Sail away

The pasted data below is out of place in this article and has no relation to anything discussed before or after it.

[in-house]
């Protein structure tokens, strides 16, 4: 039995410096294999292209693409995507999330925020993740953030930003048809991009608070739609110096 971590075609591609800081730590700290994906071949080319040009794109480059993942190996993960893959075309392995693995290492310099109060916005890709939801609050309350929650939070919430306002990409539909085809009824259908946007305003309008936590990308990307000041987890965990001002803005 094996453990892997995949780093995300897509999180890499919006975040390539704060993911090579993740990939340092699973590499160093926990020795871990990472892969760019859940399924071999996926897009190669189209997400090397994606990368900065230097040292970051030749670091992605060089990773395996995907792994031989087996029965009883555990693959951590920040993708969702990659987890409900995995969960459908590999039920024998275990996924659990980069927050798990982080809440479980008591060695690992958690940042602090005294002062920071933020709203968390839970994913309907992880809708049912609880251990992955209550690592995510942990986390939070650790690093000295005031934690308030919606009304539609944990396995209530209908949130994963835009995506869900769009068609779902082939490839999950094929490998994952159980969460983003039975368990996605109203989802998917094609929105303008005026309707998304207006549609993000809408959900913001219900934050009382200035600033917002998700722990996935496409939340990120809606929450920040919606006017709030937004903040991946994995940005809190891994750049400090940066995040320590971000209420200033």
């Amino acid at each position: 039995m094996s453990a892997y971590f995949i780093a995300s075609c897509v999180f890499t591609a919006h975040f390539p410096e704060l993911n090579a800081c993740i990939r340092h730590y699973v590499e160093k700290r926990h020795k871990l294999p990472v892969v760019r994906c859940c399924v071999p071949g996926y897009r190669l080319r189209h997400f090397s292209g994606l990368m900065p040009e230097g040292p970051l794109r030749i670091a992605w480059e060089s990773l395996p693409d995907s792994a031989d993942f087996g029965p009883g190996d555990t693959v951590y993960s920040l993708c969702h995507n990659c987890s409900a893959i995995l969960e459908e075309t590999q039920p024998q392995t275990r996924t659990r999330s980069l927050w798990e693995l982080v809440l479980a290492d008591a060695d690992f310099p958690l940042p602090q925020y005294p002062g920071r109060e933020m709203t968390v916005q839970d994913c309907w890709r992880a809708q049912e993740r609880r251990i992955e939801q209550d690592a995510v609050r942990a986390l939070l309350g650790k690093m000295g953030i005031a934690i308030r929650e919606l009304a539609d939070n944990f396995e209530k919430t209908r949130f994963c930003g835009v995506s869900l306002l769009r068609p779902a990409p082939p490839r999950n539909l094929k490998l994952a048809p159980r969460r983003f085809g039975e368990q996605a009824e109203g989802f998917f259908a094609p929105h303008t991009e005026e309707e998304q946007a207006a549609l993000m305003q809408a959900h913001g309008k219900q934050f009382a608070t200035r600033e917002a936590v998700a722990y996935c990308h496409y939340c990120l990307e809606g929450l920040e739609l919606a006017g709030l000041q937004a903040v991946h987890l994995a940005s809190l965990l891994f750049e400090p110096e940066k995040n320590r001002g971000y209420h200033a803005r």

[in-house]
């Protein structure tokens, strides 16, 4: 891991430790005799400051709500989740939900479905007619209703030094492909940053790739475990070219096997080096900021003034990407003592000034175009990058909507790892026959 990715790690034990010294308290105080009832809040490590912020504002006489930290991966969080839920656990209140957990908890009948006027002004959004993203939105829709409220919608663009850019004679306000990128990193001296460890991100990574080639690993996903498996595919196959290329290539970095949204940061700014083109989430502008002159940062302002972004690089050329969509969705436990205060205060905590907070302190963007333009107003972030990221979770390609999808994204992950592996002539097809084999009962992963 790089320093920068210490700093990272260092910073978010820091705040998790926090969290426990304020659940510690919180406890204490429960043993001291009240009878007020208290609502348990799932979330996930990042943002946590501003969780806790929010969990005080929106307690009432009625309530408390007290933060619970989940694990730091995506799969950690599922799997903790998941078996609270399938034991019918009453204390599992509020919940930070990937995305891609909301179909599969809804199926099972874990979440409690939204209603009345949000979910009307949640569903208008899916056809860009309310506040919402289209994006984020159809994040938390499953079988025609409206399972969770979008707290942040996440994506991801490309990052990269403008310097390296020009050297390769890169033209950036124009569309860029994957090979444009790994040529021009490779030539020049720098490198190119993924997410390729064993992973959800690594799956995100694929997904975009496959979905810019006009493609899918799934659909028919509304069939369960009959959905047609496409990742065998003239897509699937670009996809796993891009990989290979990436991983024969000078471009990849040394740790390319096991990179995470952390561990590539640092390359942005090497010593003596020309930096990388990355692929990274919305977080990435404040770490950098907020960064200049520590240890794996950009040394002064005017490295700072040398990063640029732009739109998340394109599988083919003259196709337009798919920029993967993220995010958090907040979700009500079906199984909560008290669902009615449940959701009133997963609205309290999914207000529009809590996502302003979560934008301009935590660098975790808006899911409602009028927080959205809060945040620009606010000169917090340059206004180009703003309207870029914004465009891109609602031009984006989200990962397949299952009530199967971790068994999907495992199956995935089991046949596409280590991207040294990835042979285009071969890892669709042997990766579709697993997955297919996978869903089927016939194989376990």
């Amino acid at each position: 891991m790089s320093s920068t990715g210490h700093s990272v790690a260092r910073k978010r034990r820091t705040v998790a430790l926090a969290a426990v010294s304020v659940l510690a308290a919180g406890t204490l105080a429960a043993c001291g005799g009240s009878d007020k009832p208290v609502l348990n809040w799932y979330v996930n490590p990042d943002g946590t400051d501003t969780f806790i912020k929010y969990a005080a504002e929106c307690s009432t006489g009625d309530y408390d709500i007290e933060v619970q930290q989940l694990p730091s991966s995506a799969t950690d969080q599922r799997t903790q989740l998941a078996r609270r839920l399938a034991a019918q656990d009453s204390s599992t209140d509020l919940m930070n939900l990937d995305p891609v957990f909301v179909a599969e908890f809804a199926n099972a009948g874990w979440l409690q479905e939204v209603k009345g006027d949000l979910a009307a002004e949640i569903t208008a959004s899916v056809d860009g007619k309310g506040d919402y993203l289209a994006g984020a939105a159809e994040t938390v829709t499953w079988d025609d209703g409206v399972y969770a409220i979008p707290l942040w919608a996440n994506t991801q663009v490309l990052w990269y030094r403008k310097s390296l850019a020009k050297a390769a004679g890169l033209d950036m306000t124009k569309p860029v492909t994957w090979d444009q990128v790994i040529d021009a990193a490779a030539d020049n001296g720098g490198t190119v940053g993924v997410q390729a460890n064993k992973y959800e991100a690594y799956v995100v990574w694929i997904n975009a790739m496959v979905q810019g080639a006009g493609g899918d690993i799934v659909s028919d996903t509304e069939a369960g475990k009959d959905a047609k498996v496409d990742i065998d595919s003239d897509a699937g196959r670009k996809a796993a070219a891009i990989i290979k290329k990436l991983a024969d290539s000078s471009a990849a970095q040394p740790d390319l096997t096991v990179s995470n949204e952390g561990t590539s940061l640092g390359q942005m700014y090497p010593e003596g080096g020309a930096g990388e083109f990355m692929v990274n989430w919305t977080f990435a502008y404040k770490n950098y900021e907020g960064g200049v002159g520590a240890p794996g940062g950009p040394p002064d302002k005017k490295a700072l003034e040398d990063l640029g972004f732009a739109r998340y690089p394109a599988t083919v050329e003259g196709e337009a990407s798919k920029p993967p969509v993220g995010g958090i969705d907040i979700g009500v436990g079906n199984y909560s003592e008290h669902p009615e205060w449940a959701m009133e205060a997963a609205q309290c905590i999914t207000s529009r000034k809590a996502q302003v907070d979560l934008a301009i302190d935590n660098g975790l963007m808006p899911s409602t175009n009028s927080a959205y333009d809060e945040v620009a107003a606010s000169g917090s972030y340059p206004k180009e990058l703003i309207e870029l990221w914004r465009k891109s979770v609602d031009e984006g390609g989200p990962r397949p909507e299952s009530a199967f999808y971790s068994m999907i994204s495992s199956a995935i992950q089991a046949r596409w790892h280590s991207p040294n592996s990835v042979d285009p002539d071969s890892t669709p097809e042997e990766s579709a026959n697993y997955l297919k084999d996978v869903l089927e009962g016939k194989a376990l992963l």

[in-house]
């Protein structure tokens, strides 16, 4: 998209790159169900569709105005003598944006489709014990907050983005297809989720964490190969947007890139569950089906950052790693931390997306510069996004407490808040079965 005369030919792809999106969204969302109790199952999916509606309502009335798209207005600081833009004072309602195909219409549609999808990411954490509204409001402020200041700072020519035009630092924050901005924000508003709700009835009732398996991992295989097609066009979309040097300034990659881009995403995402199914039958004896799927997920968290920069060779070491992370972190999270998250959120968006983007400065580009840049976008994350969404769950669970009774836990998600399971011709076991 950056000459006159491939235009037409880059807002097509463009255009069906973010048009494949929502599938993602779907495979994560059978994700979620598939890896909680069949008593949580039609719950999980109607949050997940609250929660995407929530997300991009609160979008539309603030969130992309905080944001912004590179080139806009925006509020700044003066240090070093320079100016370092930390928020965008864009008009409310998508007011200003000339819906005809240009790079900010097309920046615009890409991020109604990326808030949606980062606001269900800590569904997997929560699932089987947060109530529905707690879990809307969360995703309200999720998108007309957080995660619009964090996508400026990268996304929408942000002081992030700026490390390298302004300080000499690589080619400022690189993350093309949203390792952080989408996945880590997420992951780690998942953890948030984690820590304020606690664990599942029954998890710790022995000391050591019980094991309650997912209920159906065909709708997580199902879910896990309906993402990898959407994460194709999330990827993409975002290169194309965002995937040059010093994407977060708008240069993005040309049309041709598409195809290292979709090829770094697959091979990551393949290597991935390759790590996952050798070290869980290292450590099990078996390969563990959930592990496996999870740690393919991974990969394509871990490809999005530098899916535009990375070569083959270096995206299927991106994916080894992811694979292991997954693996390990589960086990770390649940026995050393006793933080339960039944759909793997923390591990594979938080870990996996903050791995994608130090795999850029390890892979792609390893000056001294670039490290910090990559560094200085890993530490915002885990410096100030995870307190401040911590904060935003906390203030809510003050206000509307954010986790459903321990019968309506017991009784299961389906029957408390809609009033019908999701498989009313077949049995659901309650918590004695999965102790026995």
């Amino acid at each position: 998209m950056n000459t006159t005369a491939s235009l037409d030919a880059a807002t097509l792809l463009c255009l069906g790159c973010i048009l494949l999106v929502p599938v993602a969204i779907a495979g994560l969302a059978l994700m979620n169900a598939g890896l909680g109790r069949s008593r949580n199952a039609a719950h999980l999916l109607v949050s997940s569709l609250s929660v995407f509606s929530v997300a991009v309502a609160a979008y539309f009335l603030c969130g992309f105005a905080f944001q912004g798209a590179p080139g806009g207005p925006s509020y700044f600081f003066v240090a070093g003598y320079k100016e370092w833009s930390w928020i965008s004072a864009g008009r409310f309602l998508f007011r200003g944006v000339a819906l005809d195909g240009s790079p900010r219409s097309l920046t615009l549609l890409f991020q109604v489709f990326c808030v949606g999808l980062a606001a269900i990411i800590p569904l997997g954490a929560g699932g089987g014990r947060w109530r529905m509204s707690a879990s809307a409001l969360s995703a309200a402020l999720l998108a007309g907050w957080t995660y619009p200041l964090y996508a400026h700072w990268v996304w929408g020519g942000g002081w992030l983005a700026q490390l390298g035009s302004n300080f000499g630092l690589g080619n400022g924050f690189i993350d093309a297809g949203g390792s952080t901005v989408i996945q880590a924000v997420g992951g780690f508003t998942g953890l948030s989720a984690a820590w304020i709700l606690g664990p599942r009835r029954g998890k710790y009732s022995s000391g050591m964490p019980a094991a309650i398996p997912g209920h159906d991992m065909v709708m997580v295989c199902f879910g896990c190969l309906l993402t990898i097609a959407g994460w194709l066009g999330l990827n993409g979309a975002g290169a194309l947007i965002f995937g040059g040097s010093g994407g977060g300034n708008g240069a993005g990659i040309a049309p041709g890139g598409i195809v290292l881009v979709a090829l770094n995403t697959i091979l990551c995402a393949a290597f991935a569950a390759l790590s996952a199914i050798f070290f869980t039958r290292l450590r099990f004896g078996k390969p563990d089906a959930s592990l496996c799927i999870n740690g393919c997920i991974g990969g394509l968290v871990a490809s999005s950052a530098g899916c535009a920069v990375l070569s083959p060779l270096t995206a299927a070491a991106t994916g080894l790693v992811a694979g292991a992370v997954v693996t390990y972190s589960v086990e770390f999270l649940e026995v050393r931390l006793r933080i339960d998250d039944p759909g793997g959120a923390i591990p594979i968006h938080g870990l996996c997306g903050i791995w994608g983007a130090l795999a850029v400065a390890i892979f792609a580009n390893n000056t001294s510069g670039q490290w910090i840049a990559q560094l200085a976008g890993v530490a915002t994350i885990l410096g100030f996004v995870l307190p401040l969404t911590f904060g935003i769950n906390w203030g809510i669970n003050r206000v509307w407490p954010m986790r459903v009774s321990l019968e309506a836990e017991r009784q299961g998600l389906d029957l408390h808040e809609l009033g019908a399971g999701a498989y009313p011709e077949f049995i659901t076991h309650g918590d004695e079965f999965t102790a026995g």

There was a time when liberals had a sense of humor, when they enjoyed ironic wordplay, when they recognized that the reality of malice or evil could be suggested subtly but powerfully by a wry expression. Remember that old Randy Newman song, "Sail Away" (featured on an album of the same name in 1972)?  Here's Newman's sardonic comment on slavery – presented in the form of a sales pitch for leaving Africa and seeking a fresh start in the New World... In America you'll get food to eat Won't have to run through the jungle And scuff up your feet You'll just sing about Jesus and drink wine all day It's great to be an American Newman's benign invitation to sail away encapsulated the essence of slavery satirically, by presenting wickedness as betterment.  In a sense, it played on St. Paul's insight about "the glamor of evil." Everybody understood what Newman was trying to say.  His humor carried the...(Read Full Post)